Marriage & Divorce Under the TCJA of 2017 | Divorce Certificate | Safier Mediation Center

Marriage & Divorce Under the Tax Cuts & Jobs Act of 2017 – Part III

Having reviewed the initial administrative matters, what impact has TCJA had on marriage and divorce?


Pre-Nuptial Agreement:

People are marrying at older ages which means they are generating larger incomes and potentially more wealth before they stand at the altar for the “I do”.  It would seem prudent that a pre-nuptial now assumes a more important role in the pre-wedding planning.  I would suggest that one of the terms of the pre-nuptial be that each year a computation be made allocating each person’s share of the joint tax liability to determine which mate provided more of the withholdings/estimated tax payments to cover the joint liability and that a payment be made from one spouse to the other to cover his/her shortage.  It is a computation that the tax preparer can easily make when the returns are completed and it can be part of the documents submitted by the tax preparer to his clients to review before they sign the e-file authorizations.

That requirement will help overcome the problems discussed above by putting each of them on notice that an annual tax return filing must be made.  A pre-nuptial is used in first-time marriages, where each person is bringing significant assets to the union and it is easier to trace the respective sources of that wealth.  This agreement is also used in second marriages where each has wealth and the sources may not be as easily traceable (This is especially true if one of them inherited wealth due to a death of the prior spouse. Be sure the estate tax return of the decedent is available as a permanent record to the document.).

In the case of a second marriage, the couple may elect to file separate tax returns even though it may be more costly in order not to go through the annual computation referred to above and that each one need only concern himself/herself with his/her assets.  This couple may also seek advice from their attorney before purchasing any substantive assets jointly.

Alimony and Other Deductions:

The alimony deduction was repealed by TCJA and affects all final divorces after December 31, 2018.  As indicated above, any pre-December 31, 2018 final divorces or separation agreements that were modified subsequently carry the same results as the pre-December 31, 2018 agreements unless the modification stipulates that the new law will apply.  Both ex-spouses must agree to this modification.  It may not be done unilaterally by one of them.

The TCJA suspended the miscellaneous deductions subject to the 2-percent of adjusted gross income through the year 2025. There were allowable professional fees that could have been claimed in the past if incurred in connection with taxable alimony and divorce-planning.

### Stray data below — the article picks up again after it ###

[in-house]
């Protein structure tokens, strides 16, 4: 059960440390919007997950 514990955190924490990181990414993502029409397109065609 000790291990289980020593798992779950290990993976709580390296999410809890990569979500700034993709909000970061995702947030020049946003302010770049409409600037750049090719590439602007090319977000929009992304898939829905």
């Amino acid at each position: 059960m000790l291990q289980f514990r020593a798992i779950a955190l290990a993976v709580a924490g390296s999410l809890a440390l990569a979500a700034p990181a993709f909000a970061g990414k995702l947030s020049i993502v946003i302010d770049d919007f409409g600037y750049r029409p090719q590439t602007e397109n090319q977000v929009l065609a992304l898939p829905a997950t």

A caveat regarding this section is that one must review the state laws as they impact alimony and certain other deductions under TCJA.  If the states have decoupled from TCJA there may be some tax planning and negotiating between the parties for whatever benefits may accrue to the family unit, similar to what was done under the old rules

Business Valuations and Divorce:                                                                                                                                           

Under the new law, there has been a reduction in the corporate tax rate from 35 percent to 21 percent, addition of a new deduction of 20 percent for business pass-through entities and changes in the immediate deductibility of additions for equipment and fixed assets.  These changes mean that businesses will have more after-tax cash available for the owners to withdraw and will impact the valuation of the business entity and the possible negotiations for property settlement.


The three installments of this article were not meant to be all-inclusive but to highlight some of the major considerations that are significant as divorces proceed under the current tax law.  I did not touch on areas like personal exemptions, which are suspended through the end of 2025, nor did I discuss child support, whose computation may change as a result of TCJA, or the computation of the child tax credit, which TCJA modified.  These areas will probably arise as the negotiations between the parties continue.  As the primary advisor in the negotiations make sure to have other knowledgeable professionals, experienced in these areas, available as part of your team to present the best case for your client.


Submitted by:

  1. Jay Safier, CPA, CGMA, CFF